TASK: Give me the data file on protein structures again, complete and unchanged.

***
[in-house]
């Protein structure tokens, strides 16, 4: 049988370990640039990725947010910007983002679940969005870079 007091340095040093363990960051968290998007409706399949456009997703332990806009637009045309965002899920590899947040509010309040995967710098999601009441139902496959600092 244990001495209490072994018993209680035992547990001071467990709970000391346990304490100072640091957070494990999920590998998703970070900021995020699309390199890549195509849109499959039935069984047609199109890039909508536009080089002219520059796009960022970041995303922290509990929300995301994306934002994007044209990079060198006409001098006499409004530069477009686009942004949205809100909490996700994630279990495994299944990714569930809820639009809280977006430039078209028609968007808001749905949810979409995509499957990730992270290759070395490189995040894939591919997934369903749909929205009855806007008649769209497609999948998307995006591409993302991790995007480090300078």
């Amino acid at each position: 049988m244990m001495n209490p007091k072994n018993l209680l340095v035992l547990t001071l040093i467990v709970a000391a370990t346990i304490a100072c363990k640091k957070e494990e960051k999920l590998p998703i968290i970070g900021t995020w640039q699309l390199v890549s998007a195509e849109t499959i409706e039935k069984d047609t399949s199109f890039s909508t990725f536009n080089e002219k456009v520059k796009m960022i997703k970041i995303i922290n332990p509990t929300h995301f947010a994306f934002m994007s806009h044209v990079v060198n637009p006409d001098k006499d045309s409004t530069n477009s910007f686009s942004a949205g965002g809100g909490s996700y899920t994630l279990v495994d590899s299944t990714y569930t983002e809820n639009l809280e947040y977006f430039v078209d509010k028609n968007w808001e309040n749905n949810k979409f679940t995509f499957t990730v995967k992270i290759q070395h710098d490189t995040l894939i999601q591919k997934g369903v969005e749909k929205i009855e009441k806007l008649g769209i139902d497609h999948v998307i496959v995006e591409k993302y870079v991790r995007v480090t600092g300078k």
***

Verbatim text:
[in-house]
């Protein structure tokens, strides 16, 4: 049988370990640039990725947010910007983002679940969005870079 007091340095040093363990960051968290998007409706399949456009997703332990806009637009045309965002899920590899947040509010309040995967710098999601009441139902496959600092 244990001495209490072994018993209680035992547990001071467990709970000391346990304490100072640091957070494990999920590998998703970070900021995020699309390199890549195509849109499959039935069984047609199109890039909508536009080089002219520059796009960022970041995303922290509990929300995301994306934002994007044209990079060198006409001098006499409004530069477009686009942004949205809100909490996700994630279990495994299944990714569930809820639009809280977006430039078209028609968007808001749905949810979409995509499957990730992270290759070395490189995040894939591919997934369903749909929205009855806007008649769209497609999948998307995006591409993302991790995007480090300078």
């Amino acid at each position: 049988m244990m001495n209490p007091k072994n018993l209680l340095v035992l547990t001071l040093i467990v709970a000391a370990t346990i304490a100072c363990k640091k957070e494990e960051k999920l590998p998703i968290i970070g900021t995020w640039q699309l390199v890549s998007a195509e849109t499959i409706e039935k069984d047609t399949s199109f890039s909508t990725f536009n080089e002219k456009v520059k796009m960022i997703k970041i995303i922290n332990p509990t929300h995301f947010a994306f934002m994007s806009h044209v990079v060198n637009p006409d001098k006499d045309s409004t530069n477009s910007f686009s942004a949205g965002g809100g909490s996700y899920t994630l279990v495994d590899s299944t990714y569930t983002e809820n639009l809280e947040y977006f430039v078209d509010k028609n968007w808001e309040n749905n949810k979409f679940t995509f499957t990730v995967k992270i290759q070395h710098d490189t995040l894939i999601q591919k997934g369903v969005e749909k929205i009855e009441k806007l008649g769209i139902d497609h999948v998307i496959v995006e591409k993302y870079v991790r995007v480090t600092g300078k």